Do not eat any fungi that has not been properly identified by a qualified professional, some are DEADLY when ingested. All edible wild fungi MUST be cooked.
Type: Gill fungi.
Overview: The blewit was originally described in 1790 and named Agaricus nudus by the French mycolgist Jean Baptiste Francois Pierre Bulliard. In 1871 the wood blewit was transferred by German mycologist Paul Kummer into the genus Tricholoma. Mordecai Cubitt Cooke moved this species it to the genus Lepista also in 1871, and so Tricholoma nuda and Lepista nuda are synonyms. The name Clitocybe nuda, was proposed by Howard E. Bigelow and Alexander H. Smith in 1969 but Lepista is still used.
Distinguishing Features: The cap measures anywhere from 4 to 20 cm. The convex cap has an inrolled margin when young, becoming broadly convex to nearly flat, or with an uplifted, wavy margin in age. The cap is smooth yet slightly tacky when moist. It boasts an attractive violet or purplish colour. As it ages the surface turns buff. These mushrooms have thick; soft; purplish to lilac-buff or whitish flesh.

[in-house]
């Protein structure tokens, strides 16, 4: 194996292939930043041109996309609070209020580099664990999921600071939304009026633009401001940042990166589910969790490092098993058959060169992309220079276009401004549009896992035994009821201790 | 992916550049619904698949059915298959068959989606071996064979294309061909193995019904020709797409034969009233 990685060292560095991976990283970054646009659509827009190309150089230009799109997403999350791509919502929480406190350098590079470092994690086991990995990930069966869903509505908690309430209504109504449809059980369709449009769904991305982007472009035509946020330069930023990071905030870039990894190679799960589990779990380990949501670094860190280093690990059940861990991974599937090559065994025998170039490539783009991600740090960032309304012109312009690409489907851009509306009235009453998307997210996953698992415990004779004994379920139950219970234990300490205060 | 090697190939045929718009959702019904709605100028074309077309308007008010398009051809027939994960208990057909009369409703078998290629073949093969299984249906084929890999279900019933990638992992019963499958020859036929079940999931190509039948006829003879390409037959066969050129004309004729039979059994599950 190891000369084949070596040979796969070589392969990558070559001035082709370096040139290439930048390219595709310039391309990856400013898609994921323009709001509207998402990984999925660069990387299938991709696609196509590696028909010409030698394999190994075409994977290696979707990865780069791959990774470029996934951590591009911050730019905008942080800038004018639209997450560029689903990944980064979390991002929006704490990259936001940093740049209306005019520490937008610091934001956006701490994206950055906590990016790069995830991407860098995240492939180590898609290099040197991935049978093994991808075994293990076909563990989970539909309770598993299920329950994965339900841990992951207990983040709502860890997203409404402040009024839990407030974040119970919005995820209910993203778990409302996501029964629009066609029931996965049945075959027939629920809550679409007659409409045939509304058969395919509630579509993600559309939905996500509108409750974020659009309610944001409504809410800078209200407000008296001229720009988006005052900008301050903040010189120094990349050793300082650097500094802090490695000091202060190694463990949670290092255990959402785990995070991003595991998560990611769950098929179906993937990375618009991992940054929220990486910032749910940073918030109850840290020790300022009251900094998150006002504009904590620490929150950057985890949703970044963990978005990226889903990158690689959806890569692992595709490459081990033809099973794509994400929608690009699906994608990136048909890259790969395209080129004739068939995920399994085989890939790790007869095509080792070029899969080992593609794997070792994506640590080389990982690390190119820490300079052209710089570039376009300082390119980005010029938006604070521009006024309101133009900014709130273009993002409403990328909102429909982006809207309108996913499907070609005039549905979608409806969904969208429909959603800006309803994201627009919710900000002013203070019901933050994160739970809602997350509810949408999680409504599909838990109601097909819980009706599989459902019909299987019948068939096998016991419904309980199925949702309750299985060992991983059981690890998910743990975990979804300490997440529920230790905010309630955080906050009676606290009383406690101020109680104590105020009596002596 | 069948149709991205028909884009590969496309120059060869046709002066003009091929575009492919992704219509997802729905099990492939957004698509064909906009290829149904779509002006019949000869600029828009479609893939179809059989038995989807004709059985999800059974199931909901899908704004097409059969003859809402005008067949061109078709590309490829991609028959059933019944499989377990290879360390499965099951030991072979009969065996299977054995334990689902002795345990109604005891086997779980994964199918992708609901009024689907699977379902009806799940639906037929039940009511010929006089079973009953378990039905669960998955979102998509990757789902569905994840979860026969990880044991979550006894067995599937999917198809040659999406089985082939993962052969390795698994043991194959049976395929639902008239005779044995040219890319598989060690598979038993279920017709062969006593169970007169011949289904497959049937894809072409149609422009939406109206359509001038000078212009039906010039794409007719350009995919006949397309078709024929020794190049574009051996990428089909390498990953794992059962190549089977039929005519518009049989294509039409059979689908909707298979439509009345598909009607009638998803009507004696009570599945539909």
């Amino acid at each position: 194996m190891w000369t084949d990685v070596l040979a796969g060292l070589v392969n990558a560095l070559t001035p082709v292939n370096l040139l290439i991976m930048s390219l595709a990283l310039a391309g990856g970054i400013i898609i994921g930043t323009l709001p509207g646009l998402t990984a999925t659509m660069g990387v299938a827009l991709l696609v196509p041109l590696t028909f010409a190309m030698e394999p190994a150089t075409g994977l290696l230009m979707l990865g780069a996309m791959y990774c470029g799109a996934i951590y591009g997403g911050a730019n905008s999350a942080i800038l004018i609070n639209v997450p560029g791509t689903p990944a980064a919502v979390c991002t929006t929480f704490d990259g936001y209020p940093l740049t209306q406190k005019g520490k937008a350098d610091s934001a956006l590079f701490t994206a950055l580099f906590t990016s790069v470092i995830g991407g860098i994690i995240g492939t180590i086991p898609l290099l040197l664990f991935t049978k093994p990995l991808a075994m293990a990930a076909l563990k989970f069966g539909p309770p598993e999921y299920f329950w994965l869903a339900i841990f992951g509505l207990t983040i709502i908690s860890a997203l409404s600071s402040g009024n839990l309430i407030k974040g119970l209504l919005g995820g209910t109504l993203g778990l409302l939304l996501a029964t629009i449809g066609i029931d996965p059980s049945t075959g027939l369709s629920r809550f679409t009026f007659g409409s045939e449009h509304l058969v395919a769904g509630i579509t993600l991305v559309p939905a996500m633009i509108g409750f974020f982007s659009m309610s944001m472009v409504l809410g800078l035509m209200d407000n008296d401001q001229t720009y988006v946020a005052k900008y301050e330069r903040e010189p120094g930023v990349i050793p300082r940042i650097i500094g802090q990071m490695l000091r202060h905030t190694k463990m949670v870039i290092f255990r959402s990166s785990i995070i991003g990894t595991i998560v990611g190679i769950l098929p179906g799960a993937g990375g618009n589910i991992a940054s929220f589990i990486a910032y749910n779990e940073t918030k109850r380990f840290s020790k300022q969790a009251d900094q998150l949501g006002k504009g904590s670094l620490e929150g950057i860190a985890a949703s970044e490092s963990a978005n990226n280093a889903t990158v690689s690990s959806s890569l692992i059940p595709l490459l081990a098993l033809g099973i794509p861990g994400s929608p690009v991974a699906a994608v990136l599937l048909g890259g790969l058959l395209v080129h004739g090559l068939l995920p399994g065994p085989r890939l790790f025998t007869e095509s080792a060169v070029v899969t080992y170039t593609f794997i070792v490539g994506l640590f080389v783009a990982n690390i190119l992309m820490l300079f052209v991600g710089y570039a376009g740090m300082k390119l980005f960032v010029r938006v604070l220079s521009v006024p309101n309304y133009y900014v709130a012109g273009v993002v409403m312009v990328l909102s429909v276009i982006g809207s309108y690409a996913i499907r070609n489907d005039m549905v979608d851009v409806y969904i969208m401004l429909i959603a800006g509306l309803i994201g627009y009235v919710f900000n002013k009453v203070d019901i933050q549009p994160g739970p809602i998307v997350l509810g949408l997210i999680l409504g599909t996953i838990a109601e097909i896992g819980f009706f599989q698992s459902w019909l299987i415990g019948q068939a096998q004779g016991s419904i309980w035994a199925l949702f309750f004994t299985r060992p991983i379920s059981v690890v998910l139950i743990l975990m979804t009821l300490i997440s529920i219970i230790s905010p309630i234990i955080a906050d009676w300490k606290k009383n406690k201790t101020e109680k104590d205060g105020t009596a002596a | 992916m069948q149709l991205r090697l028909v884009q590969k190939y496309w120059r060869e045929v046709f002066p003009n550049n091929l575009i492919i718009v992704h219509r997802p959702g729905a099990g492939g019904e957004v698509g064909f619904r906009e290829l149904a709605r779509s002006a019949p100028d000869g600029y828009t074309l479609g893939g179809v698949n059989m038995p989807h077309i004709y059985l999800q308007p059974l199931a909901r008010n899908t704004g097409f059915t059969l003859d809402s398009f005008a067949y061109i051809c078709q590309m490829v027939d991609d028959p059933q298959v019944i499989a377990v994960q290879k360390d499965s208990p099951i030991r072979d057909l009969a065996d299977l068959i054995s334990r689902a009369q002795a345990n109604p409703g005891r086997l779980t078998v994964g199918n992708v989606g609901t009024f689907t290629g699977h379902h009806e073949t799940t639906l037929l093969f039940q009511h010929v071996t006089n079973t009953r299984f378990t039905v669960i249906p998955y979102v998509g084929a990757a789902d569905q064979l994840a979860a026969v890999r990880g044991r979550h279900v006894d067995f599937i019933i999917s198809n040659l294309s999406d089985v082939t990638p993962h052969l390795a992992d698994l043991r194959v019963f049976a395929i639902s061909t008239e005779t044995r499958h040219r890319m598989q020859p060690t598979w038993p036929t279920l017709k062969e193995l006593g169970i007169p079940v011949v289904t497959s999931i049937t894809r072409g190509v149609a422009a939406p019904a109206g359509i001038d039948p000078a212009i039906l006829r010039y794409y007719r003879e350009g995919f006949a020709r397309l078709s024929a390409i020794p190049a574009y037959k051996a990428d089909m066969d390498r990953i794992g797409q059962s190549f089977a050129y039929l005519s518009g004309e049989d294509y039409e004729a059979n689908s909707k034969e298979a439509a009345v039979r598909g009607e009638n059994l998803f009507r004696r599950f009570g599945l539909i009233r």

Height: These mushrooms can grow 5 to 10 cm tall, the non-tapering stipe is solid and often has a swollen (clavate) base.
Habitat: These mushrooms grow in leaf and pine needle litter in deciduous and mixed forests.
Spore print: Faded pink to pinkish.
Season: Autumn and depending on location, these mushrooms can grow into December during mild weather.
Gills: Gills are sinuate and crowded. They have a beautiful lilac flush when young, turning buff and then brown as the fruiting body matures.
Edibility: Wood blewits are edible if well cooked, but it is a wise precaution to try a very small portion at first because they have been known to disagree with some people. In many parts of Europe wood blewits are available in supermarkets throughout most of the autumn and winter months. Young caps are best. Taste is not distinctive, it is pleasant, can be slightly bitter; it has a pleasant fragrant.
Other name: Clitocybe nuda.
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